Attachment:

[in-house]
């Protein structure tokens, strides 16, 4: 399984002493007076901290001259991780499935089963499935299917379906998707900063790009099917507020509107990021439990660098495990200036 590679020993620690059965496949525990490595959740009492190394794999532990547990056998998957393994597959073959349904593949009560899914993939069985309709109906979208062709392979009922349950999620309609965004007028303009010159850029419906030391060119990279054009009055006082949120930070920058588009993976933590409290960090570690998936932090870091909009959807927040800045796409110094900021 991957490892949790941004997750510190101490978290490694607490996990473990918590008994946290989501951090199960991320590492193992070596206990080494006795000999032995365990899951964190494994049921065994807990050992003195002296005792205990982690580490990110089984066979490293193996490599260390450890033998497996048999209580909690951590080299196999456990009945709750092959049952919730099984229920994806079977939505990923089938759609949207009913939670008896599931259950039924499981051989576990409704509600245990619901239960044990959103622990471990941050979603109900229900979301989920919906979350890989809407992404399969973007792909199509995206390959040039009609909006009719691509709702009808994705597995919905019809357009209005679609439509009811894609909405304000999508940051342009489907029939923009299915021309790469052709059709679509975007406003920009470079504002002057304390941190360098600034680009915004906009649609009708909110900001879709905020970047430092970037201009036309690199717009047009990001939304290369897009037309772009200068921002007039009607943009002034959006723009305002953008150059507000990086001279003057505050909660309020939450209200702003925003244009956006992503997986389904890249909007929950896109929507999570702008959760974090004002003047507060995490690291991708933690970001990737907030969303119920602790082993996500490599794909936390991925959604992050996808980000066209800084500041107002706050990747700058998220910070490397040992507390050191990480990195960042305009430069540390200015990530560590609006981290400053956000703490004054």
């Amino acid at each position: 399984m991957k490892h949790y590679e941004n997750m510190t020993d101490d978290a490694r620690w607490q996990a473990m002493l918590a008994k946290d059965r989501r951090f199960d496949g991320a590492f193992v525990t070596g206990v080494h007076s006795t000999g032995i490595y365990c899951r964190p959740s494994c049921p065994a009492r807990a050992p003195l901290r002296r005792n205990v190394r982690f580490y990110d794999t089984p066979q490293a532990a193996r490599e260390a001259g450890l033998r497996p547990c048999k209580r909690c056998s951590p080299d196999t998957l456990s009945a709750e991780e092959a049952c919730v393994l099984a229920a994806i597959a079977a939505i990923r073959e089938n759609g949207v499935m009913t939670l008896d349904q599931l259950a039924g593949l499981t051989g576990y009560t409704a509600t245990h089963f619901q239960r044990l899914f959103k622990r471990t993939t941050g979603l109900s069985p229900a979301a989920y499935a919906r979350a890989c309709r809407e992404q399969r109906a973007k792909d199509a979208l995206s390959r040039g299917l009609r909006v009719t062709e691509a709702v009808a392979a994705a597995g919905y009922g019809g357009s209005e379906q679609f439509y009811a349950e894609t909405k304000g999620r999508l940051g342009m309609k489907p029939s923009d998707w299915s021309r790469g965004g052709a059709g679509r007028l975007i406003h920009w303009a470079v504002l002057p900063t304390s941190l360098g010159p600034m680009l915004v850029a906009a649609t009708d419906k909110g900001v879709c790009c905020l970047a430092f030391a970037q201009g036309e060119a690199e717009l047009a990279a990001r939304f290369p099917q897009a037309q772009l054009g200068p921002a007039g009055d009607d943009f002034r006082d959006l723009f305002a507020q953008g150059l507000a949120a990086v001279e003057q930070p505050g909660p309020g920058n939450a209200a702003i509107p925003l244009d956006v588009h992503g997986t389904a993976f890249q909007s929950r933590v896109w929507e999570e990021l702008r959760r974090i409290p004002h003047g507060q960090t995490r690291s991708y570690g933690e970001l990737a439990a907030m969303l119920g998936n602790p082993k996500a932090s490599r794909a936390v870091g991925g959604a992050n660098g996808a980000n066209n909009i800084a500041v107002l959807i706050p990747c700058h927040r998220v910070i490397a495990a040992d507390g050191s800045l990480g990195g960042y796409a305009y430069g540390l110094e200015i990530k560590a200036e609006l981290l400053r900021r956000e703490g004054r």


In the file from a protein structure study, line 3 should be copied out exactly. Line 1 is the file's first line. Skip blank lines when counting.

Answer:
């Amino acid at each position: 399984m991957k490892h949790y590679e941004n997750m510190t020993d101490d978290a490694r620690w607490q996990a473990m002493l918590a008994k946290d059965r989501r951090f199960d496949g991320a590492f193992v525990t070596g206990v080494h007076s006795t000999g032995i490595y365990c899951r964190p959740s494994c049921p065994a009492r807990a050992p003195l901290r002296r005792n205990v190394r982690f580490y990110d794999t089984p066979q490293a532990a193996r490599e260390a001259g450890l033998r497996p547990c048999k209580r909690c056998s951590p080299d196999t998957l456990s009945a709750e991780e092959a049952c919730v393994l099984a229920a994806i597959a079977a939505i990923r073959e089938n759609g949207v499935m009913t939670l008896d349904q599931l259950a039924g593949l499981t051989g576990y009560t409704a509600t245990h089963f619901q239960r044990l899914f959103k622990r471990t993939t941050g979603l109900s069985p229900a979301a989920y499935a919906r979350a890989c309709r809407e992404q399969r109906a973007k792909d199509a979208l995206s390959r040039g299917l009609r909006v009719t062709e691509a709702v009808a392979a994705a597995g919905y009922g019809g357009s209005e379906q679609f439509y009811a349950e894609t909405k304000g999620r999508l940051g342009m309609k489907p029939s923009d998707w299915s021309r790469g965004g052709a059709g679509r007028l975007i406003h920009w303009a470079v504002l002057p900063t304390s941190l360098g010159p600034m680009l915004v850029a906009a649609t009708d419906k909110g900001v879709c790009c905020l970047a430092f030391a970037q201009g036309e060119a690199e717009l047009a990279a990001r939304f290369p099917q897009a037309q772009l054009g200068p921002a007039g009055d009607d943009f002034r006082d959006l723009f305002a507020q953008g150059l507000a949120a990086v001279e003057q930070p505050g909660p309020g920058n939450a209200a702003i509107p925003l244009d956006v588009h992503g997986t389904a993976f890249q909007s929950r933590v896109w929507e999570e990021l702008r959760r974090i409290p004002h003047g507060q960090t995490r690291s991708y570690g933690e970001l990737a439990a907030m969303l119920g998936n602790p082993k996500a932090s490599r794909a936390v870091g991925g959604a992050n660098g996808a980000n066209n909009i800084a500041v107002l959807i706050p990747c700058h927040r998220v910070i490397a495990a040992d507390g050191s800045l990480g990195g960042y796409a305009y430069g540390l110094e200015i990530k560590a200036e609006l981290l400053r900021r956000e703490g004054r």